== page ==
I want to suggest an easy way to take care of family dinners.
Oh, did you think this was going to be a post on great ways to feed your family?
Because it's not. And when I say I suggest, I don't really mean it. (This has been a little crazy.)
I have found that the easiest way to make mealtimes easy is to not have them.
My little cog in the huge wheel that is the production of a musical at Braeden's school is to be the coordinator for the meals. The last week plus of practice they go late into the night and the parents feed them. So I've been feeding over a hundred people every night. Cast, crew, orchestra musicians, parent volunteers, directors. It's quite a production (and wouldn't be possible without all the monumental help from other parents...here's looking at you, Janet).
Here's who I have not been feeding: my own family.
Last Friday we started the meals and I have no idea what my own family ate.
Saturday we had an evening adult stake conference session. I had an apple before we left and Adam and I (and some friends) went out to Applebee's afterward and I had an ice cream sundae. I don't know what our children ate. (I know, I know, at this point, you're wishing I were your mom, right?)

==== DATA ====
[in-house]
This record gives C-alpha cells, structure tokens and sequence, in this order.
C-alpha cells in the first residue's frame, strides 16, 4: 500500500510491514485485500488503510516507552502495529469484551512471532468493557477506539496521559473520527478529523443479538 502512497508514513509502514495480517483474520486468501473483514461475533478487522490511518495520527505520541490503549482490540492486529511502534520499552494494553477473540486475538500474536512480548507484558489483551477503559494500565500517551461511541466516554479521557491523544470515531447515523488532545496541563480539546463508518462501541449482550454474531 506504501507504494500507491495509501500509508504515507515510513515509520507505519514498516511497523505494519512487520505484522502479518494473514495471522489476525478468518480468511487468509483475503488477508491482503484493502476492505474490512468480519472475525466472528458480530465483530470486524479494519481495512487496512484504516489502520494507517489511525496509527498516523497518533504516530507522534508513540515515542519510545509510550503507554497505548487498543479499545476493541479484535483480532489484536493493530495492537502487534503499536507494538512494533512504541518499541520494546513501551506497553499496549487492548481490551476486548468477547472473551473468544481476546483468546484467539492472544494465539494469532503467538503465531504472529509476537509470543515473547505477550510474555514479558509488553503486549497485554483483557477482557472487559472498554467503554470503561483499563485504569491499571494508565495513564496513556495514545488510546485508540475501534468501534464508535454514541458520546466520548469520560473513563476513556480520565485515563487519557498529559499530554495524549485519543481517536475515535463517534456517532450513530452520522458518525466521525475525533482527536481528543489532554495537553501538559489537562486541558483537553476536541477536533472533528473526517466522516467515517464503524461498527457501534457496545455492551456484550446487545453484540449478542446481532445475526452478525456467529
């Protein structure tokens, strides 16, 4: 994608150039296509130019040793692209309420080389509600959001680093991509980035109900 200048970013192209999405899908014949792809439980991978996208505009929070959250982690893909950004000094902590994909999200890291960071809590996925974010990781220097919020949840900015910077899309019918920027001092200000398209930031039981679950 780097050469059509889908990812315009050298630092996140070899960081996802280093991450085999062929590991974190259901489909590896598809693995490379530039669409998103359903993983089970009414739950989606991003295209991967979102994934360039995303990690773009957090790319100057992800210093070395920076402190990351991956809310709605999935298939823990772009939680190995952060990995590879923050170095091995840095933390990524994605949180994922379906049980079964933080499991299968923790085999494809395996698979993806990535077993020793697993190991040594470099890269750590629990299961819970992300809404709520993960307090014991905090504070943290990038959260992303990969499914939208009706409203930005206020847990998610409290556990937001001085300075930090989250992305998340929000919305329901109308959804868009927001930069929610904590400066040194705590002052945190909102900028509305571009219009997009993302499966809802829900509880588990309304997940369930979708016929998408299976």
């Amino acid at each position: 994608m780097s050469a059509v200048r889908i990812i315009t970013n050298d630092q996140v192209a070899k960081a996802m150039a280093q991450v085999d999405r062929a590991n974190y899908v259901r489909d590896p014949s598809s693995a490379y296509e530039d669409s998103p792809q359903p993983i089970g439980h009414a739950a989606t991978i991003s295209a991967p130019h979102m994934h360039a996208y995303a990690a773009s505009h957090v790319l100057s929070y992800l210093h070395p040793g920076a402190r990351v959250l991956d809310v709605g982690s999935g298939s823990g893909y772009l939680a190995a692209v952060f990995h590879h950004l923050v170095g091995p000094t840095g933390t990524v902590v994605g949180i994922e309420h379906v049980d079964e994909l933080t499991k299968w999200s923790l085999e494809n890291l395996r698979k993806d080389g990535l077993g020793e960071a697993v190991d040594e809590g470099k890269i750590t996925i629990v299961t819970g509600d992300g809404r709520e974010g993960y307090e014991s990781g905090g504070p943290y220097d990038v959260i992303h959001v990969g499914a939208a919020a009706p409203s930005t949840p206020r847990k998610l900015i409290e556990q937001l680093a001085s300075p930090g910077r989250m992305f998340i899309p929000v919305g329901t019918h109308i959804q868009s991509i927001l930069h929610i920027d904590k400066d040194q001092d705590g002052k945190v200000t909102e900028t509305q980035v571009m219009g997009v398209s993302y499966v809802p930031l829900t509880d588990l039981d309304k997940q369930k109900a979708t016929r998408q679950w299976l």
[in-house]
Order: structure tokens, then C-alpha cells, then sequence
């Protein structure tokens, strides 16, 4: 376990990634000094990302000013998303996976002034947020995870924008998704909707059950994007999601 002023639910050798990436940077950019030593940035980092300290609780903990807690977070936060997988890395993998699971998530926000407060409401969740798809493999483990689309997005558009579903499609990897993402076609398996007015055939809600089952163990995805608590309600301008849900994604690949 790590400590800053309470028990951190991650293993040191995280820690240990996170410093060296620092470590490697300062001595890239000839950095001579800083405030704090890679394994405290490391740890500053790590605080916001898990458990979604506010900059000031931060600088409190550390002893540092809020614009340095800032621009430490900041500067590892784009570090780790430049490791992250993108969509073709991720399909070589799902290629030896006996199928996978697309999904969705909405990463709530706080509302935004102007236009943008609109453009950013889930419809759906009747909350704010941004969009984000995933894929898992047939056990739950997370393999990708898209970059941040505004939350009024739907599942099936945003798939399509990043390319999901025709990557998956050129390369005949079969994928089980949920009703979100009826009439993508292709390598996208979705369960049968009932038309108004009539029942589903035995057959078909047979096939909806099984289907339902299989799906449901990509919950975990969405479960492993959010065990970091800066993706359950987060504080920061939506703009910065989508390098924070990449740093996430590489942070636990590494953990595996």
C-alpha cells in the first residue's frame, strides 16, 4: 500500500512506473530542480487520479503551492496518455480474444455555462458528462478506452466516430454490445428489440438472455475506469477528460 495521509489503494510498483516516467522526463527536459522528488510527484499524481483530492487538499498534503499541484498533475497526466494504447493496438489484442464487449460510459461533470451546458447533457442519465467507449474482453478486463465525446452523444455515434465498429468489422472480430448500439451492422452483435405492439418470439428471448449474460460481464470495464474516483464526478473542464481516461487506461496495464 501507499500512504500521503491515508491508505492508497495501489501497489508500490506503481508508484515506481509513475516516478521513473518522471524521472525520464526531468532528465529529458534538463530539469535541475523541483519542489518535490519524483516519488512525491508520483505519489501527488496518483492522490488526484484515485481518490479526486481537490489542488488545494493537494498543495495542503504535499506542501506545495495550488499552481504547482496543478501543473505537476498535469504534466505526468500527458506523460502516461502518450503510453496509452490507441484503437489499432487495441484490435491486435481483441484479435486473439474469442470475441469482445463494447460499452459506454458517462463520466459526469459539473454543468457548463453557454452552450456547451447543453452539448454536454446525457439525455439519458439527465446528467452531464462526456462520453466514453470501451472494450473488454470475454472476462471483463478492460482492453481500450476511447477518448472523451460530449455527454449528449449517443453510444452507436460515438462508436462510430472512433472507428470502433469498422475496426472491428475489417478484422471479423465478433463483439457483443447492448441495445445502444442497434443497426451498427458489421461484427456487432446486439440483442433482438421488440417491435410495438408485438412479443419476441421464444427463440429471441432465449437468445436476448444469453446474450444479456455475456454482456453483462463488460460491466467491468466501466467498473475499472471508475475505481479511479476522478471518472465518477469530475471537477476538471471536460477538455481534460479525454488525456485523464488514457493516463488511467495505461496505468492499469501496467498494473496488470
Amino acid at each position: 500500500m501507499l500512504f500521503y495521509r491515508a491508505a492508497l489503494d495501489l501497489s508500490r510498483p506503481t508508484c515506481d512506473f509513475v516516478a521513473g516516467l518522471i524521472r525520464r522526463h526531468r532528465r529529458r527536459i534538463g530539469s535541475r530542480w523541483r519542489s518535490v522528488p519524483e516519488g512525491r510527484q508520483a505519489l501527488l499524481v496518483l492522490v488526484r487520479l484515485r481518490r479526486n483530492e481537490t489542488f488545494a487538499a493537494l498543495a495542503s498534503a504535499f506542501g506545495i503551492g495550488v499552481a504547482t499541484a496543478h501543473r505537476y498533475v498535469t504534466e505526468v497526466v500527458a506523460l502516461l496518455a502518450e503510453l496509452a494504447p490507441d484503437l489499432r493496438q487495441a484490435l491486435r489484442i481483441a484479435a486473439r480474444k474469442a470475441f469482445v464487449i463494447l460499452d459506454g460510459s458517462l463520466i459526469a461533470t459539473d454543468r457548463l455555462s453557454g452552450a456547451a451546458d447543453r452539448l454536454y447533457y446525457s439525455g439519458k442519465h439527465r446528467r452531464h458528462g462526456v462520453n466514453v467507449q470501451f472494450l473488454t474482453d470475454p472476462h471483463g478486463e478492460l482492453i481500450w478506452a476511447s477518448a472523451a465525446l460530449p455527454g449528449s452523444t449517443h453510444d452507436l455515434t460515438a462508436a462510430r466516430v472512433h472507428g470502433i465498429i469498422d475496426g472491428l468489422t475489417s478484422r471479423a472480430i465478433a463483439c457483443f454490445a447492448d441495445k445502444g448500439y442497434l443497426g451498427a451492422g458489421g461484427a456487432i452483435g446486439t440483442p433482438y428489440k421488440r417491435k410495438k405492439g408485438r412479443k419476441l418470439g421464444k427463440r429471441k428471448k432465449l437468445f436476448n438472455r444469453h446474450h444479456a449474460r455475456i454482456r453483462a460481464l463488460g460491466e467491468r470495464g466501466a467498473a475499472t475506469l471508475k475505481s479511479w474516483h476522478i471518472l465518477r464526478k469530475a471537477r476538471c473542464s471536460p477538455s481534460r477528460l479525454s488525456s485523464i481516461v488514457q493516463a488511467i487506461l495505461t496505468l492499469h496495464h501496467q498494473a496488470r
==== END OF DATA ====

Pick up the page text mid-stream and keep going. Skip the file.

Sunday: we actually had dinner as a family.
Monday: I brought home some leftover lasagna from the dinner we fed the masses.
Tuesday: I took everyone to Shake and Go for hamburgers to repay them for the slave labor of helping me serve.
Wednesday: I think Emma and Mark had fish sticks. I also brought home a pizza from Little Caesar's because 1) it is on the way home and 2) Mark had called me a few times to tell me the fish sticks weren't doing it for him and 3) I knew when Braeden got home at 10:30 he'd be famished and cold pizza would make him happy. It did.
Thursday: I brought home leftover clam chowder because I made about three times too much.
I don't know what else we'll eat this weekend with all the hullabaloo surrounding the performances. Sunday I am going out on a limb and making dinner, though. It will be a big moment. (Assuming I still remember how to make dinner.)
Two good things about all this: Emma and Mark are remarkably resilient it turns out. Good kids. And, we've had very few dishes to wash.